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Web conferencing software with support for huge audiences, but limited video conferencing

£10 per month (annual contract)
  • Easy to use; Up to 250 invitees
  • Patchy video and audio quality

Update 18/11/2015 - Since this review was first published,'s video conferencing service has been taken out of beta. The feature is now available to free, well as paid-for, accounts. is a web conferencing service produced by LogMeIn Inc, a company best known for its eponymous remote login, control, and sharing service, widely used to provide remote technical support.

Three subscription levels are available, starting with a basic, ad-supported, free account that lets you hold a meeting with up to 10 users and entry-level audio, screen sharing and file transfer capabilities. It’s very much geared towards home users, but it’s worth bearing in mind that users don’t need a paid account to attend meetings hosted by someone else, so you won’t need to, for example, add contractors to your Pro account just so they can attend your conference.

Most business users will be looking at the Pro version, priced at £10 per user per month. Pro supports dial-in participants on a wide range of international phone numbers at local rates, the ability to record meetings, extra meeting tools such as presenter swapping and the ability for viewers to highlight and annotate presentation screens, and personalised URLs and background images.’s Enterprise version comes in at £13 per user, per month and gives you extra control over those users, such as the ability to configure groups and restrict access to specific features by user or by group, as well as Active Directory Single Sign On support. Both Pro and Enterprise accounts allow up to 250 participants in a session, even if there’s only one presenter with a paid-for account.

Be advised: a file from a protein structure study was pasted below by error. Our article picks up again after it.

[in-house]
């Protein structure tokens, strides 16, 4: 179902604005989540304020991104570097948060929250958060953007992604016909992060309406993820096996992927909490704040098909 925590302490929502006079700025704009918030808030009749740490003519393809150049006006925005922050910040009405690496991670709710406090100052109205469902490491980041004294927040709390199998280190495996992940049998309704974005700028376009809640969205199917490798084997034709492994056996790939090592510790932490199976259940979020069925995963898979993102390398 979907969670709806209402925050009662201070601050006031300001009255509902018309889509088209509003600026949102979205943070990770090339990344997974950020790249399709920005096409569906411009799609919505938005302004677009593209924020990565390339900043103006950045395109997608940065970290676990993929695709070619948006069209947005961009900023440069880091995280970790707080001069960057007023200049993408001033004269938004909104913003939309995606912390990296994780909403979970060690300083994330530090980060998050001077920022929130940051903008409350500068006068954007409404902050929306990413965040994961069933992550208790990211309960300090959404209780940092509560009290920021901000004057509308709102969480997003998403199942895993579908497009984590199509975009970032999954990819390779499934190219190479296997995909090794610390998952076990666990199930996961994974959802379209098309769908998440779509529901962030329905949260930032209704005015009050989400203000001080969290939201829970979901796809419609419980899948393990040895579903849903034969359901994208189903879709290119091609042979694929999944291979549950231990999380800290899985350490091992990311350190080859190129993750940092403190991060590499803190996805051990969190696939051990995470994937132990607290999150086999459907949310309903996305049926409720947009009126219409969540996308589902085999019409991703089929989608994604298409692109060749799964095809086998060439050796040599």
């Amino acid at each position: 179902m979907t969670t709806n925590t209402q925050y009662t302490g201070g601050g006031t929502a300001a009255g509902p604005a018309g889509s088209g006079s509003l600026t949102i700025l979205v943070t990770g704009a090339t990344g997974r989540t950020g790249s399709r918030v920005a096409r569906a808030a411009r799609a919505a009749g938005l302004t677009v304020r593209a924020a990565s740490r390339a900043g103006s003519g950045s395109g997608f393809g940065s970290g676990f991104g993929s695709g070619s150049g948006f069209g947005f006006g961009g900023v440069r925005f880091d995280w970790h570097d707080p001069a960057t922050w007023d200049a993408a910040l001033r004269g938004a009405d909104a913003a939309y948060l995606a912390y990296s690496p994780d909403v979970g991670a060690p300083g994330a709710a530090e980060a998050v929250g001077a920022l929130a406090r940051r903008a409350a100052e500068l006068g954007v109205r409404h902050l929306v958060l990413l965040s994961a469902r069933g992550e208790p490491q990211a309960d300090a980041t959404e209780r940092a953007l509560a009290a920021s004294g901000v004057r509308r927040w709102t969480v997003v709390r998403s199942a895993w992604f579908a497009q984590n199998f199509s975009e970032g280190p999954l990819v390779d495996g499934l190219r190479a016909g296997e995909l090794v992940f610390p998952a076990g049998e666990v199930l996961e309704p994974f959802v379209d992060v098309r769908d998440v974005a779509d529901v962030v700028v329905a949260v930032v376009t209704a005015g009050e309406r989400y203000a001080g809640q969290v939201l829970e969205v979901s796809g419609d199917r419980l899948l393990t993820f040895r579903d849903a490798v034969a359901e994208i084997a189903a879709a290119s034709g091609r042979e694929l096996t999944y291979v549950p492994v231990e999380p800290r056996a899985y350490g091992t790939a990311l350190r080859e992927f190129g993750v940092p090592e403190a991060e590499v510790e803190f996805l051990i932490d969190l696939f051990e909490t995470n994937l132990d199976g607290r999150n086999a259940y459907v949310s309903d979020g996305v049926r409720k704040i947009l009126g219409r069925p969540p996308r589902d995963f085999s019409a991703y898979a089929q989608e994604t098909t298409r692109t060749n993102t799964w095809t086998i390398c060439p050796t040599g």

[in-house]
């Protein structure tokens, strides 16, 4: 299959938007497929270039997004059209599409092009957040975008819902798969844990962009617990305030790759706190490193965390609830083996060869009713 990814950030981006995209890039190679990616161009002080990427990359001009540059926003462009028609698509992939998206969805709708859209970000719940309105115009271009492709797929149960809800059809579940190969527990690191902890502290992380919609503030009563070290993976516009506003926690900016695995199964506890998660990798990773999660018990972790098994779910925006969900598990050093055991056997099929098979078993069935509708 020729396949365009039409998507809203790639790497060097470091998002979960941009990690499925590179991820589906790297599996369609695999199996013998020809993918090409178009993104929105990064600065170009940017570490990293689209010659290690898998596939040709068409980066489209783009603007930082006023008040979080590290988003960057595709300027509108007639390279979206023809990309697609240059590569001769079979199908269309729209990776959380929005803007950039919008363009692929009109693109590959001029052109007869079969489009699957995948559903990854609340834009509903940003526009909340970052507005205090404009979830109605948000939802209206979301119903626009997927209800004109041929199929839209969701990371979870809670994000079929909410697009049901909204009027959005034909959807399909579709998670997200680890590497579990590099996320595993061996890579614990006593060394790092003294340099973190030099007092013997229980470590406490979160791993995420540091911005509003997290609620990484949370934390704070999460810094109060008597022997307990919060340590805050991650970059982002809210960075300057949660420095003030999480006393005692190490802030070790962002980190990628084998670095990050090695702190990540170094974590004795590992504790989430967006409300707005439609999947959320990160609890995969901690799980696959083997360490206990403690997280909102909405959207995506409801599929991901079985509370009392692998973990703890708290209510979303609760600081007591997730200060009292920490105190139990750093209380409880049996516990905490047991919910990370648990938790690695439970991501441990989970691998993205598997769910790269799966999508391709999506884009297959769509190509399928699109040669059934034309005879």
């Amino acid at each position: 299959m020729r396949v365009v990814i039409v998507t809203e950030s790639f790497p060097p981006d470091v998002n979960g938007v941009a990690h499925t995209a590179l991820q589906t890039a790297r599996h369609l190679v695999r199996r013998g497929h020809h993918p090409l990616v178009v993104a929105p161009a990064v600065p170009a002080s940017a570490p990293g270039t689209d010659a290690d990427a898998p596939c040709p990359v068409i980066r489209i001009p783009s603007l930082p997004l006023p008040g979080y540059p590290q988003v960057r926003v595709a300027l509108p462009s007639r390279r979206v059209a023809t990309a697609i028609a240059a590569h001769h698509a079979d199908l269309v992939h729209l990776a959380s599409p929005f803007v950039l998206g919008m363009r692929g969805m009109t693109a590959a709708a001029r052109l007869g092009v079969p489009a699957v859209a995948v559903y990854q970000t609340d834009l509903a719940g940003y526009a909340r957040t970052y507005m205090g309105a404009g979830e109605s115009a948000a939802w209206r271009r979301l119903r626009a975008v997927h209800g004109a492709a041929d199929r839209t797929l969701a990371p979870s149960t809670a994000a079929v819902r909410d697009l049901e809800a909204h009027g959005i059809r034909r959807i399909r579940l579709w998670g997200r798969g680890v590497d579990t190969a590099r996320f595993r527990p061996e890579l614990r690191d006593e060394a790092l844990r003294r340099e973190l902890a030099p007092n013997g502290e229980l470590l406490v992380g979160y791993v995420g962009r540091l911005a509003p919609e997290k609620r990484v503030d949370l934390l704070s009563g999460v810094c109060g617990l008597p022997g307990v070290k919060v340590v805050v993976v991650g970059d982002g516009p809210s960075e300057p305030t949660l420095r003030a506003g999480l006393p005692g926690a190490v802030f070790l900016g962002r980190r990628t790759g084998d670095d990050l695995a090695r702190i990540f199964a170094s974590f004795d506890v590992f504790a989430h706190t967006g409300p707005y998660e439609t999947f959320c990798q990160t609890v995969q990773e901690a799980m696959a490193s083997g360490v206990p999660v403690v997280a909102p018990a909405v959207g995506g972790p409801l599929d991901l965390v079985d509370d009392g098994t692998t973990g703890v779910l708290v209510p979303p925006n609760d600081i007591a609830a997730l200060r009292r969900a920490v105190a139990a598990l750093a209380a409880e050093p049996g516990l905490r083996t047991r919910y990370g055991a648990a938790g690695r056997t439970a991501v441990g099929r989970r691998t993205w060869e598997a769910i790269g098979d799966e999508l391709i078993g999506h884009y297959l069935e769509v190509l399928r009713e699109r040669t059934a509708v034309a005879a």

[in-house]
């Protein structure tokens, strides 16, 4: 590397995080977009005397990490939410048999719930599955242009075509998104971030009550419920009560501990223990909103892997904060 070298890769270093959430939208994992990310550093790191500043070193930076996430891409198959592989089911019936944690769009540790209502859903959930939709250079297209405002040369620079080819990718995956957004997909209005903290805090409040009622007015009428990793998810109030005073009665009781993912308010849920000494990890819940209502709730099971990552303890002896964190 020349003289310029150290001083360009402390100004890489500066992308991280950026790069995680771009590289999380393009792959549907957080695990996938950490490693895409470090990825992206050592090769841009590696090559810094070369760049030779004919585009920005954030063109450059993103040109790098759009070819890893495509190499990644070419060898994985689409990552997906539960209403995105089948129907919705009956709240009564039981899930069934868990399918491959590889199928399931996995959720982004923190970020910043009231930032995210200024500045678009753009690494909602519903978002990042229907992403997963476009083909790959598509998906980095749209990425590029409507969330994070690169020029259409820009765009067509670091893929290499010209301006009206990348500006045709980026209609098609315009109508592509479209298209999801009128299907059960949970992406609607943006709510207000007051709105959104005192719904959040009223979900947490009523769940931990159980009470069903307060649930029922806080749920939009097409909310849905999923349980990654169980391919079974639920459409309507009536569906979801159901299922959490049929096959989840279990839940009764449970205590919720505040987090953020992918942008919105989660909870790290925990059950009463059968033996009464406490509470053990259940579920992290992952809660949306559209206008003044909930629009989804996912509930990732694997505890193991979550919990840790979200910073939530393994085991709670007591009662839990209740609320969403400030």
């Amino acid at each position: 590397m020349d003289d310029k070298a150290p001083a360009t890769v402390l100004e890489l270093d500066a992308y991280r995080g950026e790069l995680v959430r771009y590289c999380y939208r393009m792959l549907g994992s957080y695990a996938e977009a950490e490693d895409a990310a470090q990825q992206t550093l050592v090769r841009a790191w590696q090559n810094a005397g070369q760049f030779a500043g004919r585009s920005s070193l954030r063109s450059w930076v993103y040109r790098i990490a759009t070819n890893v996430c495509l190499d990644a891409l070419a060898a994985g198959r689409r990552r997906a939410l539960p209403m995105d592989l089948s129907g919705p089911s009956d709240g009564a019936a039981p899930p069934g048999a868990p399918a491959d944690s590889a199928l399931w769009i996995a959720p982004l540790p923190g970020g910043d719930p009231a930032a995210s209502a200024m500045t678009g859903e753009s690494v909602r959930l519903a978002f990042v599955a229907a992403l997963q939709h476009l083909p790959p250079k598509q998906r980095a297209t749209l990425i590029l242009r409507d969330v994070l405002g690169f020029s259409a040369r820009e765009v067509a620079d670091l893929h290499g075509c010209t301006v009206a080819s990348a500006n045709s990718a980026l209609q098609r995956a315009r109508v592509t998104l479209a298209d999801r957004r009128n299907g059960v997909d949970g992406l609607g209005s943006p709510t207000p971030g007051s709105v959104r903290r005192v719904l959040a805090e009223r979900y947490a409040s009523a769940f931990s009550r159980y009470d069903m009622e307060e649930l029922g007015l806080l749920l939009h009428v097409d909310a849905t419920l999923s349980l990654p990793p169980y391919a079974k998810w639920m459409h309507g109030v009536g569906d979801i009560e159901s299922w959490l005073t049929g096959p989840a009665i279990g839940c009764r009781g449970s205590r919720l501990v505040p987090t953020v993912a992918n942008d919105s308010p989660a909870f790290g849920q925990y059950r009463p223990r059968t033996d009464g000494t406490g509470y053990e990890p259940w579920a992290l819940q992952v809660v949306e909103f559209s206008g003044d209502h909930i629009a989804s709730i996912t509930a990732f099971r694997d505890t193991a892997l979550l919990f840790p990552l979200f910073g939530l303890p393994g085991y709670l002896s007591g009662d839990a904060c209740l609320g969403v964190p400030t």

Sign up and admin functions 

When you sign up for Pro, you’re immediately prompted to create a custom URL, add some profile information and upload a custom background image.’s meeting scheduler integrates with Outlook and Google Calendars, with connector apps and plug-ins available that allow you to schedule meetings and send out invitations from your calendar. The first time you start a meeting, you’ll also be prompted to download the desktop app.